In "Best Burger", everybody except Bob has chocolate covering their faces, implying that they all went to the "hot fudge car wash" at the food festival where most of the episode took place.
In "A River Runs Through Bob", Tina performs the Thundergirls anthem and Bob is attacked by squirrels, revisiting elements from earlier in the episode.
In "Broadcast Wagstaff School News", the subplot of the episode involving Gene being made up to look like his father sees Bob and Gene working the grill to each other's annoyance.
In "Dawn of the Peck", Bob sings and dances to Donna Summer's "Love Is In Control" while he works.
Every episode features one or more "Today's Special" burgers on a chalk board on the wall behind the counter. The name of the special is usually a play on words that indicates what comes on the burger (ex.: "It's Fun to Eat at the rYe M C A Burger": Comes with Rye, Mustard, Cheese, and Avocado). Other "Special" burgers are also mentioned by the family without being written on their chalkboard. The joke is often that the play on words is overly complex or obscure.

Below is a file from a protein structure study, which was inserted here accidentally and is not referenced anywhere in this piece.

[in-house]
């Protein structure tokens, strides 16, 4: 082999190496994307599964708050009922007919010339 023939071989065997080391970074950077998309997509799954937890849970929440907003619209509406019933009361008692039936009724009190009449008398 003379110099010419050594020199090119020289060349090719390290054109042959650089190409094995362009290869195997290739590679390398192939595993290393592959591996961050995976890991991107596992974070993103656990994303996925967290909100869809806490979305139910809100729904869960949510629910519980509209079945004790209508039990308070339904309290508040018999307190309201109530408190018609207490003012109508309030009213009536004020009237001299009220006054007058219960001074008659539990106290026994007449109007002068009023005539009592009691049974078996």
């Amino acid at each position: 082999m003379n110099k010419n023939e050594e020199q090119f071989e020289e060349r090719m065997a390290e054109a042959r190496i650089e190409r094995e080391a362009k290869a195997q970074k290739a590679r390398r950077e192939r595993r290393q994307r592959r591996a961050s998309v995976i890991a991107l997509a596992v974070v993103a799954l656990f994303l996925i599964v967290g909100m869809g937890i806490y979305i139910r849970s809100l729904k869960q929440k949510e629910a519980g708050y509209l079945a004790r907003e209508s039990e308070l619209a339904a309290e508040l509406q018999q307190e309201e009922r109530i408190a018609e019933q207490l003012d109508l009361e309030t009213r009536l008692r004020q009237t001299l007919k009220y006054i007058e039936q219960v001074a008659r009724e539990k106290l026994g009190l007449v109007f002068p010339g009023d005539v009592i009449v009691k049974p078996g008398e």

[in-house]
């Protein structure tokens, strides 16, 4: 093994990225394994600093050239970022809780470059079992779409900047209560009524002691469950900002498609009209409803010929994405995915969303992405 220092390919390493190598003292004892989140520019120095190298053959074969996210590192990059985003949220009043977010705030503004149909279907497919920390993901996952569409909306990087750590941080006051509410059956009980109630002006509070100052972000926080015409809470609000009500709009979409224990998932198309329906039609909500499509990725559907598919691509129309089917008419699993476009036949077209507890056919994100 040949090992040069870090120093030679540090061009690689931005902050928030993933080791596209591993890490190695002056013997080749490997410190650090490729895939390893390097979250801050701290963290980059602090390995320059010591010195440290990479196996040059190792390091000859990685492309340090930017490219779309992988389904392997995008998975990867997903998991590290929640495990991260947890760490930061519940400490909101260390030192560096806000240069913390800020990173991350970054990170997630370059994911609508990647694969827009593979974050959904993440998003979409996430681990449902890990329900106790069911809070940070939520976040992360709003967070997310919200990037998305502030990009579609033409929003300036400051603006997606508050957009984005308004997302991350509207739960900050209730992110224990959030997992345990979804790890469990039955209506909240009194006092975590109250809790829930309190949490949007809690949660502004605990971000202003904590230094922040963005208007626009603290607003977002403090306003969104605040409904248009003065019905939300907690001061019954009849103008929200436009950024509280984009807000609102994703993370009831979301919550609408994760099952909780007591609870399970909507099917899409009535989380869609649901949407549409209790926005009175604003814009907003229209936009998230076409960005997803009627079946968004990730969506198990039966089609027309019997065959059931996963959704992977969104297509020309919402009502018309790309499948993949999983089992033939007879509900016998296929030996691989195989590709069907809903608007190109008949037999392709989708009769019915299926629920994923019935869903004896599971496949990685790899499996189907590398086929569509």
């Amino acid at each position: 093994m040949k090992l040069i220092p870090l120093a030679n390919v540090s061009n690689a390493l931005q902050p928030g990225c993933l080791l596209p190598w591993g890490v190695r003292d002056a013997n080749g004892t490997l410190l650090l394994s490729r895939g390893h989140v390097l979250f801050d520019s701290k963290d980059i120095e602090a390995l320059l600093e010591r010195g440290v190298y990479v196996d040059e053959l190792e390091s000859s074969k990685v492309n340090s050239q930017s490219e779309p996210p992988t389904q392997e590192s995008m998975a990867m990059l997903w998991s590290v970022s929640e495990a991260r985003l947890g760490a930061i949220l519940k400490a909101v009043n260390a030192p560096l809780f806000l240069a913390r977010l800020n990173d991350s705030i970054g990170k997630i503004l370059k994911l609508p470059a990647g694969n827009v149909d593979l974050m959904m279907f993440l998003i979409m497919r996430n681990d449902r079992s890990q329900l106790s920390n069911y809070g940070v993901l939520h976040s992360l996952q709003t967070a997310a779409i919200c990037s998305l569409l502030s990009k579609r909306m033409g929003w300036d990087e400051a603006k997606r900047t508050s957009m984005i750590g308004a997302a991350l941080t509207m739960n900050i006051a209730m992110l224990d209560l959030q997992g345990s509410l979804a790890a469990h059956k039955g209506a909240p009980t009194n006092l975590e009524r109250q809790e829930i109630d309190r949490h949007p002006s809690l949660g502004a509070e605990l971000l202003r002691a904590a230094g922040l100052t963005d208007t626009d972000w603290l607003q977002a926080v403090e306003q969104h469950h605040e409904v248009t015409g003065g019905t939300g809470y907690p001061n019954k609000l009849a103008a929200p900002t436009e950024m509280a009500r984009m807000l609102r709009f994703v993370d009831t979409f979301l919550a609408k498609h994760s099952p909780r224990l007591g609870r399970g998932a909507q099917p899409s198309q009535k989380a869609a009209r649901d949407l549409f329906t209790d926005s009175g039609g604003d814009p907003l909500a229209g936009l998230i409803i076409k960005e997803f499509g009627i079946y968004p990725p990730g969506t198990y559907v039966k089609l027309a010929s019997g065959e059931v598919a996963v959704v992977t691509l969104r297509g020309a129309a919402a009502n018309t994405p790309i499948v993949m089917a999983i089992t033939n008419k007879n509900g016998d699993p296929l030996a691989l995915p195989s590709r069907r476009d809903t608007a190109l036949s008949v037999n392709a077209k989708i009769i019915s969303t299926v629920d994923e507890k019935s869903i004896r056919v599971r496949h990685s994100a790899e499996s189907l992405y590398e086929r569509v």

The first season through the current season of the show are available on the iTunes Store for download. The first 6 seasons are available from Amazon Video. As of April 3, 2016, seasons 1-5 are available on Netflix. Episodes are aired on Hulu for the current season only.